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Airman Certification Standards Coming to You!

There are exciting changes coming to pilot certification next summer. New Airman Certification Standards (ACS) will be introduced that are essentially an “enhanced version of the PTS, which add task-specific knowledge and risk management elements to each PTS Area of Operation and Tasks,” the FAA says.
Between now and then, NAFI will provide updated information and links to FAA and other resources to help flight instructors learn how this will work and what you need to know about using the new standards and publications. In this first piece we’ll explore the reasons for the changes.

How Did the ACS Project Come About?
In late February 2011, NAFI learned of significant decline in the FOI knowledge test pass rates. NAFI was concerned about the reasons for the decline and arranged a meeting with AFS-630 (Airman Testing Standards Branch). NAFI, AOPA and a team of industry and university training and testing experts were
assembled and granted a one-time look at the testing process and the changes to the FOI questions. It was determined that significant issues existed in how airman test questions were developed and how users were advised of the material for which an applicant would be responsible.

Phil Poynor,
NAFI Vice President of Government and Industry Relations
The FAA established the Airman Testing Standards and Training–Aviation Rulemaking Committee (ARC) to evaluate the need for changes to the airman certification system. Jason Blair, then NAFI’s executive director, and David Oord of AOPA were appointed co-chairs of the ARC. It briefly considered a “Knowledge Test Standards” (KTS) document as a companion to the skill-focused PTS. This approach was discarded as unworkable out of concern that creation of separate KTS documents could result in divergence between the KTS and the PTS and create other problems.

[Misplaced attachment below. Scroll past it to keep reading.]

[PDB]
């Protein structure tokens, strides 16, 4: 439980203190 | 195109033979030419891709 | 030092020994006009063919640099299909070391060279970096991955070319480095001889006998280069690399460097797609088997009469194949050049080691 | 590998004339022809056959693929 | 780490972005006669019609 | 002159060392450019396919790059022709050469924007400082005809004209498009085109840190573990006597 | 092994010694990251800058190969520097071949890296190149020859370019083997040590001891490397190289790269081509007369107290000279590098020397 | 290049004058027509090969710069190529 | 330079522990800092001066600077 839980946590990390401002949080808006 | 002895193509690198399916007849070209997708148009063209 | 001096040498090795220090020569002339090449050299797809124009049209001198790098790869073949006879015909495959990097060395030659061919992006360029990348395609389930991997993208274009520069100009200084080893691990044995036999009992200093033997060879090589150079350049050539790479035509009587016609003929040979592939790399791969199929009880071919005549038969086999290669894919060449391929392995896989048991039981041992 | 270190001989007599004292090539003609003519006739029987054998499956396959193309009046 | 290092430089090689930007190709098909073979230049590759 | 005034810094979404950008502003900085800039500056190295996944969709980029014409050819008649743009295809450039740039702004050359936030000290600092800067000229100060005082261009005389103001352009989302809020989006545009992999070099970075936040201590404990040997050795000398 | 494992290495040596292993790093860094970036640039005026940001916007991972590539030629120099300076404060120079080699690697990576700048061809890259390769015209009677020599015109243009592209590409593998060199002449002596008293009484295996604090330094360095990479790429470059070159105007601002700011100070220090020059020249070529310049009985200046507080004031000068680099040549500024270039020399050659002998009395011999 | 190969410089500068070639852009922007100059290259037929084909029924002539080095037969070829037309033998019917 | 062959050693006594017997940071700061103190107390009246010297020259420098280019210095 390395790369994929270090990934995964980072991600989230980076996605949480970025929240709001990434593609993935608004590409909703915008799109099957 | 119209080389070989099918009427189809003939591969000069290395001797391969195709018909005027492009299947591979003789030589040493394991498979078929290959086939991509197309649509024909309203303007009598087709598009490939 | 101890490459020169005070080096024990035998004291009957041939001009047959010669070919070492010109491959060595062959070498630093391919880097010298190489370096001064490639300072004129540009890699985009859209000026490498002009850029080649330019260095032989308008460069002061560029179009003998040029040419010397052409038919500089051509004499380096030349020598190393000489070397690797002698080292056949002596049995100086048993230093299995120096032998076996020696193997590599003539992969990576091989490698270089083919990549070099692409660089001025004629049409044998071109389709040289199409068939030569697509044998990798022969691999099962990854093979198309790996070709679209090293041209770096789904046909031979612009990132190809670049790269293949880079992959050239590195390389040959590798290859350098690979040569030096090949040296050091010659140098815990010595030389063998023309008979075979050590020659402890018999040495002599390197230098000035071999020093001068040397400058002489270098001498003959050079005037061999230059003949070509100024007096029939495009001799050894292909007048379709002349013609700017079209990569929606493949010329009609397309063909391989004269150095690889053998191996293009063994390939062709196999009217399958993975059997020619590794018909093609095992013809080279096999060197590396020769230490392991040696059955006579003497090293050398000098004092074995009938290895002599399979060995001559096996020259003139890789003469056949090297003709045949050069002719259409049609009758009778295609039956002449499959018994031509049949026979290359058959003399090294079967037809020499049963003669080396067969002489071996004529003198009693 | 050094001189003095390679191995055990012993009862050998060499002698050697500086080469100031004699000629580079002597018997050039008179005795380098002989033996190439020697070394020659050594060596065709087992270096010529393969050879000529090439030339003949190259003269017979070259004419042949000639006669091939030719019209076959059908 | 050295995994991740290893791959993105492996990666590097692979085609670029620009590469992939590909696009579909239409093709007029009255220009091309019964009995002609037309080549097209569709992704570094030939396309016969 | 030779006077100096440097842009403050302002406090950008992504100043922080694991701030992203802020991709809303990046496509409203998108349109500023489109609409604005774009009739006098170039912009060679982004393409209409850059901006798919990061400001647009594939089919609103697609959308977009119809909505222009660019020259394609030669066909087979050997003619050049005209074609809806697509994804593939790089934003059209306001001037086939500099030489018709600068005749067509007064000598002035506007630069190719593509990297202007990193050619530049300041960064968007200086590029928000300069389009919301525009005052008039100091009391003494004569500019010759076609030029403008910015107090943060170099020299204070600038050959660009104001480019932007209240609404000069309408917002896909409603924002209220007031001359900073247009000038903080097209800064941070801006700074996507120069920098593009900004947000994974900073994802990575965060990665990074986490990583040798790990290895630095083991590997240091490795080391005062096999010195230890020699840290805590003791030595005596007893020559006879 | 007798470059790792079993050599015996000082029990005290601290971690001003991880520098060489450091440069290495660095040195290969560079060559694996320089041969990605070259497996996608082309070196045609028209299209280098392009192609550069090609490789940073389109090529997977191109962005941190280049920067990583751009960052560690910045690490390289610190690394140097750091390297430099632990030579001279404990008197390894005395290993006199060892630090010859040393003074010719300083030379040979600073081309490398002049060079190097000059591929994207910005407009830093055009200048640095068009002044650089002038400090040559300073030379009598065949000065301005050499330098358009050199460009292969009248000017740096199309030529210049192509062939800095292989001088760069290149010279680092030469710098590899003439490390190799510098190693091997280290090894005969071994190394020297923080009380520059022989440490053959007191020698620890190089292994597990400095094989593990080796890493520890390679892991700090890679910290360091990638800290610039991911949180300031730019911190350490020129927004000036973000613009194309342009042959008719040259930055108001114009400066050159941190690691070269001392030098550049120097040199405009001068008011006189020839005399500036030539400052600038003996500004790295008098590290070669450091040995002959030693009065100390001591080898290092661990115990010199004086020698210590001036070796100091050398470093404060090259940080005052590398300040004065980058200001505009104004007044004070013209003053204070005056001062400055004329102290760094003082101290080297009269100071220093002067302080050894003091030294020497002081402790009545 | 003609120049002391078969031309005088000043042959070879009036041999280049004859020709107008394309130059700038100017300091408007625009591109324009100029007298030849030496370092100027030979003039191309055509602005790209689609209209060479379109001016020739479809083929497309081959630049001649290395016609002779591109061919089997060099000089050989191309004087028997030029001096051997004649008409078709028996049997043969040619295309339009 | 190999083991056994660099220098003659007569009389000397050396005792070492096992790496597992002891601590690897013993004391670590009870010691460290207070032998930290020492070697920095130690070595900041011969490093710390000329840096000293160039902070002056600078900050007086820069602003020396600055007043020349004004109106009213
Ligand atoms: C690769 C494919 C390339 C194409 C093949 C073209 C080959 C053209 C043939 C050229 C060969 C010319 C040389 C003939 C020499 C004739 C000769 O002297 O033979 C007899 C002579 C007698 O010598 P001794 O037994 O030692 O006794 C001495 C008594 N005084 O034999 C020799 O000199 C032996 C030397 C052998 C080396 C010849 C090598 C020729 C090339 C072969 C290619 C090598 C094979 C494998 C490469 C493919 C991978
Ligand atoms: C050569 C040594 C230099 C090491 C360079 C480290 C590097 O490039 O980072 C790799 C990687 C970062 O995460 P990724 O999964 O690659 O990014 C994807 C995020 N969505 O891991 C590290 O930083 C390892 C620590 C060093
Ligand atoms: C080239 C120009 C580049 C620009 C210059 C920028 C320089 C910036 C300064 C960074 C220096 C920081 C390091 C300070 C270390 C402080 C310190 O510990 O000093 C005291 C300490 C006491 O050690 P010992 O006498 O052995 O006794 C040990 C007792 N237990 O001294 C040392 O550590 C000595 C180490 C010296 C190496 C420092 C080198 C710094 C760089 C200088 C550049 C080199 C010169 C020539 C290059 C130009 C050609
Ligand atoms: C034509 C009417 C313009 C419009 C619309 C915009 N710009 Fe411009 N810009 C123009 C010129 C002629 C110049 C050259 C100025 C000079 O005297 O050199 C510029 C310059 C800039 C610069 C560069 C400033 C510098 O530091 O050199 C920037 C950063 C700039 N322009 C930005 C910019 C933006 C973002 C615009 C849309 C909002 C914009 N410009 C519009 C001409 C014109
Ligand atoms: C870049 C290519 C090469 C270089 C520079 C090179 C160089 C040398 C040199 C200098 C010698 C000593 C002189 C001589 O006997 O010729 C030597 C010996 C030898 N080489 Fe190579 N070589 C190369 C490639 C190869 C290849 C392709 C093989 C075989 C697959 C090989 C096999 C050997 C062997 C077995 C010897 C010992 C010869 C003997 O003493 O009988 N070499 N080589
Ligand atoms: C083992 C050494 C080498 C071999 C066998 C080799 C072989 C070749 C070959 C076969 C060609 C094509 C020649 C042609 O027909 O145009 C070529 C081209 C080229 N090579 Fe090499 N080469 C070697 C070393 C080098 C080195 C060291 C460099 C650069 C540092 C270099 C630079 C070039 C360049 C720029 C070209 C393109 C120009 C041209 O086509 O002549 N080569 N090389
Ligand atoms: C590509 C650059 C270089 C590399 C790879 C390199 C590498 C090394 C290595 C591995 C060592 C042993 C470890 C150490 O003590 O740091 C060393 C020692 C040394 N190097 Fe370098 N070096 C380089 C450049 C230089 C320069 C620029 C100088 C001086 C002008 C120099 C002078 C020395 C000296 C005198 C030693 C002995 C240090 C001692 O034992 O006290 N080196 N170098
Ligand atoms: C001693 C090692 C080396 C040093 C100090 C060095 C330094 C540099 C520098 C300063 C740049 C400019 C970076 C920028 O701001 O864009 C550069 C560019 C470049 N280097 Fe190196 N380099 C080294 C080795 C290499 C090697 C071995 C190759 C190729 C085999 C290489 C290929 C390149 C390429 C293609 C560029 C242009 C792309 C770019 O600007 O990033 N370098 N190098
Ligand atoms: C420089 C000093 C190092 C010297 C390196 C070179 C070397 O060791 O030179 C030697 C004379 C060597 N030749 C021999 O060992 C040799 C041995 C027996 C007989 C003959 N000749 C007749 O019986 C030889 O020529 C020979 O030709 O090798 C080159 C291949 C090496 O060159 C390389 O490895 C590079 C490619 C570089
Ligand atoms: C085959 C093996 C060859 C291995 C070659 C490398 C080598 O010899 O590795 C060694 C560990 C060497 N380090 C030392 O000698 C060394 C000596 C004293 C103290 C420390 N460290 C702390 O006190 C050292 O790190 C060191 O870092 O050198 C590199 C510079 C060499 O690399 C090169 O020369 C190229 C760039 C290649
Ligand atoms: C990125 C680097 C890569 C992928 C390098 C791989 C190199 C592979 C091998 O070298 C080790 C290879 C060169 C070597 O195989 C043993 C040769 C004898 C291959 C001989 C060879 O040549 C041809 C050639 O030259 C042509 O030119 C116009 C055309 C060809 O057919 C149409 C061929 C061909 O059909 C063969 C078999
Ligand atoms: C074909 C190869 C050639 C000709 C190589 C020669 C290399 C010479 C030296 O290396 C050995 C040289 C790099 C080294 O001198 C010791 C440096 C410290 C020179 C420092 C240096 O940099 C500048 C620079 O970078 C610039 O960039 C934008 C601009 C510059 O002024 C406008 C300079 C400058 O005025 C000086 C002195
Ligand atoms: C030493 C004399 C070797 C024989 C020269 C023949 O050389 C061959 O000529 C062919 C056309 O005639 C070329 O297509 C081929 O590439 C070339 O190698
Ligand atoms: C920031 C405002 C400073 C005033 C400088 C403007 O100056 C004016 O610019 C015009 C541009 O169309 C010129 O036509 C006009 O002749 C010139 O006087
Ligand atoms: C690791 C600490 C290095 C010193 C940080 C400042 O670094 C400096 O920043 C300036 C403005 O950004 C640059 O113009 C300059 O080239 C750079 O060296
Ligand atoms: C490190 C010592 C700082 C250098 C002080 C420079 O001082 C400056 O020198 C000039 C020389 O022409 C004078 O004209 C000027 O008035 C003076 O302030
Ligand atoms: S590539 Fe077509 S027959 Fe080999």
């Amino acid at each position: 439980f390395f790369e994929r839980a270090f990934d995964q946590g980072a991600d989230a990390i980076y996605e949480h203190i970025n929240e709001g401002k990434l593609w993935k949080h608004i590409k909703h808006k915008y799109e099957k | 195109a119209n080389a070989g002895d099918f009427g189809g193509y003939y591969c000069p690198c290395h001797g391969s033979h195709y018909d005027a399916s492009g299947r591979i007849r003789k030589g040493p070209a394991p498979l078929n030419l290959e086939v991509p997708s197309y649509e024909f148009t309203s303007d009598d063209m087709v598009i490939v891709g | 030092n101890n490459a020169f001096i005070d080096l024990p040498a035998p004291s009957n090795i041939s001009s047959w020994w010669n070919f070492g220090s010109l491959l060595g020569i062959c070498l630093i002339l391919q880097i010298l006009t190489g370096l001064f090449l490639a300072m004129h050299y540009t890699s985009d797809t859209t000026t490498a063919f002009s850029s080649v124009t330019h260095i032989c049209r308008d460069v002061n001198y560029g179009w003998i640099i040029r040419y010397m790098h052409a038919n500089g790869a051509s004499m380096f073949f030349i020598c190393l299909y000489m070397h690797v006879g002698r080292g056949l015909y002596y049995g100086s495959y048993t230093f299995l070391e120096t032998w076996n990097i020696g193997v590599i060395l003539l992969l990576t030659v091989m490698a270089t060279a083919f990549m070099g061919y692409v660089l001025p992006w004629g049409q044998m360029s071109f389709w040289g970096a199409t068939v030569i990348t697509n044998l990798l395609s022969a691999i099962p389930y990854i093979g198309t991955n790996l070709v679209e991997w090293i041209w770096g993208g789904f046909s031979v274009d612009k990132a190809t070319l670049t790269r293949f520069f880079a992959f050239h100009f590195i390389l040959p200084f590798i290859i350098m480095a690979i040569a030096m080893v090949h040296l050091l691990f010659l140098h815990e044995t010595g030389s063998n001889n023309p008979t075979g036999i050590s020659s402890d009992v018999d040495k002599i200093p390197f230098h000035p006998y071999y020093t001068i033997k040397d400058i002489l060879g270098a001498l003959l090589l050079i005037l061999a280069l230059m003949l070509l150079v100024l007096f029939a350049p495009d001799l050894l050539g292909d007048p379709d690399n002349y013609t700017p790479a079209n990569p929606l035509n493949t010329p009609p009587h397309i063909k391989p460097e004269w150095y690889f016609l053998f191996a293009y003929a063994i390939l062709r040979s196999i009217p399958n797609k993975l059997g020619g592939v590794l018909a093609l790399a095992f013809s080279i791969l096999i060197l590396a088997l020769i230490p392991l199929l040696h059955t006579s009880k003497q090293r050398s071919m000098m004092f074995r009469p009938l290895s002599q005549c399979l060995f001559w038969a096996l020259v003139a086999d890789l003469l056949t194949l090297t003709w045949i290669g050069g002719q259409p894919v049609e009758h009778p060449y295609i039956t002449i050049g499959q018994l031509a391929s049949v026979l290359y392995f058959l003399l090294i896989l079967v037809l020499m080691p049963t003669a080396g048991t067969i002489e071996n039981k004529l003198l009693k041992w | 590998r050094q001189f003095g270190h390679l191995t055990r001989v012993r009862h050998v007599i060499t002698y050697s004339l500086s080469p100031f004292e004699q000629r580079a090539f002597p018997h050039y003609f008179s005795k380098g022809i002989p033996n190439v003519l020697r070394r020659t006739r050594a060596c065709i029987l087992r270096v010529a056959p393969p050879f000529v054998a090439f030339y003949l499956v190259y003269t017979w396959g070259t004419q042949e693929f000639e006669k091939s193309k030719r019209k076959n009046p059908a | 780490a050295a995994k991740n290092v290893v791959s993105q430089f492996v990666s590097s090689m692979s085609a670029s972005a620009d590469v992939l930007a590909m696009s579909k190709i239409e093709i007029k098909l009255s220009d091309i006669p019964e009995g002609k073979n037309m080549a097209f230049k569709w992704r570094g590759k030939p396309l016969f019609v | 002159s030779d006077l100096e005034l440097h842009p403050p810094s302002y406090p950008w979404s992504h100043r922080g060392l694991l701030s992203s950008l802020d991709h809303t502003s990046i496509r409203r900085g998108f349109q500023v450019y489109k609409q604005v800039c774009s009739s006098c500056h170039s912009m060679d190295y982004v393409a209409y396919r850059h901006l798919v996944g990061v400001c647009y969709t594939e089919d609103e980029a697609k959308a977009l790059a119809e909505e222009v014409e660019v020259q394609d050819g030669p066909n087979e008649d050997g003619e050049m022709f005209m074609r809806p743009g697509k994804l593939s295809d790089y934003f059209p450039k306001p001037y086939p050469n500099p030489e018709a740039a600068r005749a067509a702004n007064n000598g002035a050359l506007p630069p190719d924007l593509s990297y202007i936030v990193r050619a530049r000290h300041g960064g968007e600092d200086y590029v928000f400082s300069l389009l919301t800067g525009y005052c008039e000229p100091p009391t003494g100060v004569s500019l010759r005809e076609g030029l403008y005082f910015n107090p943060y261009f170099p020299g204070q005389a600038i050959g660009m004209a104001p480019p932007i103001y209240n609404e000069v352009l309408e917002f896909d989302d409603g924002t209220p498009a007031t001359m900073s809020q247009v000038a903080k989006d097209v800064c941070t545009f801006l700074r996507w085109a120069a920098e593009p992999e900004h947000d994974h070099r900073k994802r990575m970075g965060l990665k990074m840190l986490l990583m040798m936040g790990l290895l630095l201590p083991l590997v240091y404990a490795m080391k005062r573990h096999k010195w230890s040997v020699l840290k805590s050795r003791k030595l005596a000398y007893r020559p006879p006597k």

The ARC concluded that aviation safety and stakeholder needs, including the core desire for a more relevant FAA knowledge test, would be best served by integrating task-specific aeronautical knowledge into the appropriate area of operation/tasks in the existing PTS, and by adding risk-management elements for each area of operation.
The ACS will define the performance metrics for knowledge and skill, and also the required content for guidance materials such as the FAA-H-series handbooks and for relevant knowledge test questions.

The ARC recommended that the Aviation Rulemaking Advisory Committee (ARAC) accept the task of creating a joint industry/FAA Airman Certification System–Working Group (ACS-WG). This group was given a very broad charge1 . The ACS Working Group is composed of FAA officials and a number of industry experts. The bulk of the work of reviewing existing standards, creating new standards and reviewing the FAA handbooks falls on the impressive array of industry representatives.

NAFI is aware of the perception of some in the aviation community who question the aviation knowledge and experience of the participants.  Nearly everyone on the working group and the FAA experts the working group consults with have extensive piloting and aviation experience.  For example, the educational psychologist role is filled by a PhD in Applied Experimental and Human Factors Psychology who is a Designated Pilot Examiner and  a Corporate Pilot..  She previously was an airline line captain on B-767, DC-8, DC-9 and YS-11 aircraft and has consulted with the U.S. Air Force and NASA, among others on human factors and training.  This level of experience is representative of the diverse interests and experience of the members of the working group.

What Is Next?
For a basic overview of the process, read the FAA informational brochure . You don’t have to wait until June to see results from this work as significant progress has already been made. For example, the recent elimination of the ADF/NDB, GPS and questions that required multiple interpolations is due to recommendations of the ACS Working Group. For many, we suspect that alone has made this effort worthwhile.

There is a lot to take in at one time. So, instead of presenting everything at once, over the next 10 months or so, NAFI will periodically communicate with members about the ACS process via Mentor, eMentor and the NAFI monthly webinar.

NAFI’s first ACS webinar will be December 16, 2015. Watch eMentor for more information.

For more information visit these links:

About NAFI
Founded in 1967 the National Association of Flight Instructors (NAFI) is an association of nearly 4,000 active flight instructors and is committed to developing excellence in member instructors and member flight training organizations (FTOs). NAFI serves as a voice for flight instruction within the flight training industry and with federal agencies. NAFI members influence active pilots daily; pilots training to advance their skills with new ratings or certificates and students working to become pilots. NAFI members work at FBOs, flight schools, universities, in corporate flight departments, in the military and as independent instructors. NAFI staff works with industry and government on a daily basis and NAFI staff and members help shape direction of flight instruction. For more information visit NAFINet.org or call 866-806-6156.